- Unit of Measure :
- Molar mass: 349.406 g/mol
- IUPAC ID: (2S,5R,6R)-6-([(2R)-2-amino-2-phenylacetyl]amino) -3,3-dimethyl-7-oxo-4-thia-1-azabicyclo[3.2.0]heptane-2- carboxylic acid
- Formula: C16H19N3O4S
- CAS ID: 69-53-4
- Trade name: Principen, others
- Metabolism: 12 to 50%
- Elimination half-life: Approx. 1 hour
Approx Price: Rs 6,100 /kg
Minimum Order Quantity: 25 kg
Ampicillin is an antibiotic used to prevent and treat a number of bacterial infections, such as respiratory tract infections, urinary tract infections, meningitis, salmonellosis, and endocarditis. It may also be used to prevent group B streptococcal infection in newborns. It is used by mouth, by injection into a muscle, or intravenously. Like all antibiotics, it is not useful for the treatment of viral infections.
Common side effects include rash, nausea, and diarrhea. It should not be used in people who are allergic to penicillin. Serious side effects may include Clostridium difficile colitis or anaphylaxis. While usable in those with kidney problems, the dose may need to be decreased. Its use during pregnancy and breastfeedingappears to be generally safe.
Ampicillin was developed in 1961. It is on the World Health Organization's List of Essential Medicines, the most important medications needed in a basic health system.
It is active against many Gram-positive and Gram-negative bacteria.
Ampicillin was the first 'broad spectrum' penicillin with activity against Gram-(+) bacteria including Streptococcus pneumoniae, Streptococcus pyogenes, some isolates of Staphylococcus aureus (but not penicillin-resistant or methicillin-resistant strains), and some Enterococcus. Activity against Gram-(â) bacteria includesNeisseria meningitidis, some Haemophilus influenzae, and some of the Enterobacteriaceae. Its spectrum of activity is enhanced by co-administration of sulbactam, a drug that inhibits beta lactamase, an enzyme produced by bacteria to inactivate ampicillin and related antibiotics.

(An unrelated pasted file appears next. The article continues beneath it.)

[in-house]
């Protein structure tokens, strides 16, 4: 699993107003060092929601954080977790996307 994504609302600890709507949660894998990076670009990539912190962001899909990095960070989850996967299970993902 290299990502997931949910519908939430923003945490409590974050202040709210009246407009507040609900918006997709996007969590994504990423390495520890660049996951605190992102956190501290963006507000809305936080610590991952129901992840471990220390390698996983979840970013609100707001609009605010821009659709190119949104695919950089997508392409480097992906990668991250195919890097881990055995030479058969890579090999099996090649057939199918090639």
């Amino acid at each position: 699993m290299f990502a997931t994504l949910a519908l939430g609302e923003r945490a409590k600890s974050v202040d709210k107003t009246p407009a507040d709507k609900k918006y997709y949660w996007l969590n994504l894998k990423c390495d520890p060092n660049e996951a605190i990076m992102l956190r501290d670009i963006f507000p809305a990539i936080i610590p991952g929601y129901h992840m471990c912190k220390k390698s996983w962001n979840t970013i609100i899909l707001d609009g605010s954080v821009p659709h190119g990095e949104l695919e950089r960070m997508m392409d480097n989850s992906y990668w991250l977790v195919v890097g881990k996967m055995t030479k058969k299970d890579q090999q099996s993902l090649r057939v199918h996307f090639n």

It is used for the treatment of infections known to be or highly likely to be caused by these bacteria. These include common respiratory infections including sinusitis, bronchitis, and pharyngitis, as well as otitis media. In combination with vancomycin (which provides coverage of ampicillin-resistant pneumococci), it is effective for the treatment of bacterial meningitis. It is also used for gastrointestinal infections caused by consuming contaminated water or food, such as Salmonella, Shigella, and Listeria.
Ampicillin is a first-line agent for the treatment of infections caused by enterococci. The bacteria are an important cause of healthcare-associated infections such as endocarditis, meningitis, and catheter-associated urinary tract infections that are typically resistant to other antibiotics.
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